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Water-Vapor Radiometry

Accurate phase calibration is a critical requirement for ALMA, and the baseline design of ALMA uses a 183 GHz receiver (mounted slightly off-axis from the astronomical beam) to measure a strong atmospheric water line. Under various assumptions about the atmospheric pressure and temperature, and the location of the turbulence, the electrical path above each antenna can be derived. Richard Hills and John Richer contributed a report outlining the status of the 183 GHz systems currently in place (Appendix E), and a series of suggestions for the requirements of a second generation system. Christine Wilson presented a report by David Naylor (Appendix F) on an alternative strategy that uses a 20$\mu $m photometer to measure water vapor fluctuations in the infrared. These reports were discussed in detail. The specific recommendations of the ASAC are:
The water vapor radiometers are central to the scientific success of ALMA, and the project should ensure that their development is adequately resourced and integrated with all aspects of the ALMA system.
The project should design and test preferably two (identical) prototype/pre-production 183 GHz radiometers as part of the Phase 1 project. These should be tested on reasonable astronomical sites when completed. The possibility of putting them on the 12-m prototype antennas at the VLA site during the test interferometer work is highly attractive, and the feasibility of this option should be investigated.
The project should adopt a specification for the WVR system as follows: it should correct the atmospheric path above each antenna to an accuracy of 10(1+wv)$\,\mu$m on a timescale of 1 second, over a period of 5 minutes and allowing for a change in zenith angle of 1 degree; wv is the precipitable water vapor in mm.
Although it is not possible to put very firm design constraints on the optics, the project should adopt as the specification that the maximum permissible offset between radiometer and astronomical beams be 10, and (if possible) smaller for the higher frequency channels.
The project should check that the above specifications are sensible and adequate. In particular, the short timescale behavior of the atmosphere should be quantified to ensure that correction of phase on 1 second timescales is rapid enough.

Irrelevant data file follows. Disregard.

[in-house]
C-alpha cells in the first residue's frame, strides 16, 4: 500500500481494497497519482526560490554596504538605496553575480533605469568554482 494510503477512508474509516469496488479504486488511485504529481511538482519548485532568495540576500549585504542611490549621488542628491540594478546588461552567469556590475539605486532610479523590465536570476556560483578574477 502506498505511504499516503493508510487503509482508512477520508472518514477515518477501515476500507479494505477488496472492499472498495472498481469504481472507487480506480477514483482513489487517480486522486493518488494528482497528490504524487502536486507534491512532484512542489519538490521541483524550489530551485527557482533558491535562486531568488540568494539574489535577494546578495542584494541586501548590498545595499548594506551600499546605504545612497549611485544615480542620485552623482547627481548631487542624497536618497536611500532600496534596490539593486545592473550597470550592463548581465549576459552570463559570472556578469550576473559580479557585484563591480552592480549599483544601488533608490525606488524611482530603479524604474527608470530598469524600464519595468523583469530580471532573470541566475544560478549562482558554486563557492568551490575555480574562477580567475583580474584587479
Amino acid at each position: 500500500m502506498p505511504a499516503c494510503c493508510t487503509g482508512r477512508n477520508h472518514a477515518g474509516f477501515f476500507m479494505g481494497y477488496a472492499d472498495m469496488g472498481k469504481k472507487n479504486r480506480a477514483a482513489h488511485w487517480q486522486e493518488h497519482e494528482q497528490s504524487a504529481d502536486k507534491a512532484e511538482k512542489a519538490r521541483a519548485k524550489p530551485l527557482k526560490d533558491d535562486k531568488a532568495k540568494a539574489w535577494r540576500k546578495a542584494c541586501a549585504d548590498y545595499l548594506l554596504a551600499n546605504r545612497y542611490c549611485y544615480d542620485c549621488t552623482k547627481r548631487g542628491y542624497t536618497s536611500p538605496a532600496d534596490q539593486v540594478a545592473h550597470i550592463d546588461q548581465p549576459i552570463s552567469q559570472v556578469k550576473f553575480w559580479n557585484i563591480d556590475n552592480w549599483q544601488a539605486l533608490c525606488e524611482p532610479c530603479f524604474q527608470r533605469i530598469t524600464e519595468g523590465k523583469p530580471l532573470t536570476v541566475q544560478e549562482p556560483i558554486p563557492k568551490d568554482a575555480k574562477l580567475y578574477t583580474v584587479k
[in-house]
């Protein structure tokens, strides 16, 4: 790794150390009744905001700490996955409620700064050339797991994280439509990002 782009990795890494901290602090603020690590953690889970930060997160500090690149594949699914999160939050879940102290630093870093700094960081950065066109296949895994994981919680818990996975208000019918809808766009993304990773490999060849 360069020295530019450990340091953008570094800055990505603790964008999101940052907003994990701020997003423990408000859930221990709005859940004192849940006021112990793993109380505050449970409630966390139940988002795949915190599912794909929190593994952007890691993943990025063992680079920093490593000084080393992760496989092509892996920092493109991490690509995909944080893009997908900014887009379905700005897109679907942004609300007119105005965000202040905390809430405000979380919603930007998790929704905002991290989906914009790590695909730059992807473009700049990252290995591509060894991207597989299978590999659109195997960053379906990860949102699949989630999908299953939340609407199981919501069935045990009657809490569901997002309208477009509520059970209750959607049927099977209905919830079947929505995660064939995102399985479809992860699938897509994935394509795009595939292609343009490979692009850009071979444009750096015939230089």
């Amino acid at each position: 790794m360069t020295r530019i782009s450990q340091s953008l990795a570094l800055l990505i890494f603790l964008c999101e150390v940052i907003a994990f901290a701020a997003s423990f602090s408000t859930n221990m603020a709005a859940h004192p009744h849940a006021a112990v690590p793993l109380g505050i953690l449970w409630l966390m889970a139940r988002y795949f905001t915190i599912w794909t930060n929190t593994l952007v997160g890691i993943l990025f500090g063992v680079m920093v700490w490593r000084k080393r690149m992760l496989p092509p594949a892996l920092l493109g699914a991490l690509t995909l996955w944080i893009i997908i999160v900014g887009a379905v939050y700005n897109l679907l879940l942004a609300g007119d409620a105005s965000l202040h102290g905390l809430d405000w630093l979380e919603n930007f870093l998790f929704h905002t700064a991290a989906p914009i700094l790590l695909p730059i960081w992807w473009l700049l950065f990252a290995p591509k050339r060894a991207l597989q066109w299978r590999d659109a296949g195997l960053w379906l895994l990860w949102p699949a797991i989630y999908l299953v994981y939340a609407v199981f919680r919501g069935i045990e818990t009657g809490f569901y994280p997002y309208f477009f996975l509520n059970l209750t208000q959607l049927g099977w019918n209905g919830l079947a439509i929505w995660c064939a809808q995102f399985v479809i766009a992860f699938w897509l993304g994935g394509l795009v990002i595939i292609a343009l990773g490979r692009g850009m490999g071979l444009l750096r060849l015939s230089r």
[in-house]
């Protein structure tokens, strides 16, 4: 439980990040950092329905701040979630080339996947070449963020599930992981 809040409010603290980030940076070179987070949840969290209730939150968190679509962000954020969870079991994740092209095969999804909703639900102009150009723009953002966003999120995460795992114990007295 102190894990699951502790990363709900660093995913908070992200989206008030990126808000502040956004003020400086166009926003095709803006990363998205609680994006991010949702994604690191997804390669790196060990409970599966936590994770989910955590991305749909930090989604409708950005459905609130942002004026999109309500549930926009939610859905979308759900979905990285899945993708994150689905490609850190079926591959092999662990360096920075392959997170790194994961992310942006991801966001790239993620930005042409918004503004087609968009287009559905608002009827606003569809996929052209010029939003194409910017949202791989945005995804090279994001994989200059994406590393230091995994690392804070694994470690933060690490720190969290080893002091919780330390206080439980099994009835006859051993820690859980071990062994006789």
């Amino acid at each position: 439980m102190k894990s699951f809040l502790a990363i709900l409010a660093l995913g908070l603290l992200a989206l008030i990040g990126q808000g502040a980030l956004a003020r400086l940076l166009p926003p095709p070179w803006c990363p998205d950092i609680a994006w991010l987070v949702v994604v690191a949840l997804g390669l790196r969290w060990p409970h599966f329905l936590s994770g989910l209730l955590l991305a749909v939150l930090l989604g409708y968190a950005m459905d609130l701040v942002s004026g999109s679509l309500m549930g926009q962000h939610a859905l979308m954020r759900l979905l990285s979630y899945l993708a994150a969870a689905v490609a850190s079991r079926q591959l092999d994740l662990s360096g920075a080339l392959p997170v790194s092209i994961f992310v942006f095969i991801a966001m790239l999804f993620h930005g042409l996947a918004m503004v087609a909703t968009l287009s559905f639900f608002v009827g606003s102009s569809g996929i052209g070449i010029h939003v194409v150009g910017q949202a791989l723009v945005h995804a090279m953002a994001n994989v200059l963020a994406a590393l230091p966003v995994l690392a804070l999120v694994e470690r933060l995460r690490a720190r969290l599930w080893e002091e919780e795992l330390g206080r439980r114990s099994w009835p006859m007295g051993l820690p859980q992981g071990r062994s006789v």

There are scientific and productivity gains to be made by correcting the wavefront tilt across each antenna (the so-called ``anomalous'' refraction). This effect most strongly compromises mosaic observations, and those at high frequencies. However, given that there are large periods of time when this effect will not be a major problem, the ASAC does not recommend adopting such a system as the baseline design at present. Further study of the loss of observing time this effect produces should be made, and this recommendation should be reassessed at future meetings.
The baseline design for the water vapor radiometer remains a 183GHz system. The alternative Canadian solution using 20$\,\mu$m radiometers should be examined further, probably by the Canadians themselves, and further reports on progress should be brought to the ASAC. In particular, the correlation of the 20$\,\mu$m and 183GHz systems should be examined on the JCMT. The main theoretical problems of the 20$\,\mu$m technique that need to be investigated are its ability to sample the correct patch of atmosphere; its performance in differing cloud conditions; and the accuracy of the path estimation as a function of pressure, temperature, and water vapor distribution.
The baseline design should use a cooled 183 GHz radiometer. Whether to cool or not is, strictly speaking, an engineering problem; there was some feeling that although not absolutely required to achieve the required sensitivity, the benefits of cooling in terms of stability and noise probably outweigh the costs.
The project should examine the role of the system water vapor radiometers in the following: a) the amplitude calibration system, through their estimates of the atmospheric opacity above each antenna; and b) in single-dish mode observing, where they could be used to estimate the atmospheric emission. The scientific benefits of these techniques, and the extra requirements they place on the system, should be investigated.
The project should accelerate its work on understanding the different atmospheric models used by the WVR systems to predict path errors from water line measurements.
The location of the WVR is an engineering problem, and the solution likely depends on the degree of cooling required, and the final optical design adopted. There appear to be no show-stopping problems with locating it either in the same Dewar as the astronomical receivers, or in its own cryostat. The optimum engineering solution should be investigated. The ASAC does note that the simultaneous operation at 183 GHz and Band 1 receivers is not a scientific requirement, so it is straightforward to locate these systems in the same Dewar if that makes sense.

next up previous
Next: Future Issues Up: Report of the ALMA Previous: Antennas and Total Power
Al Wootten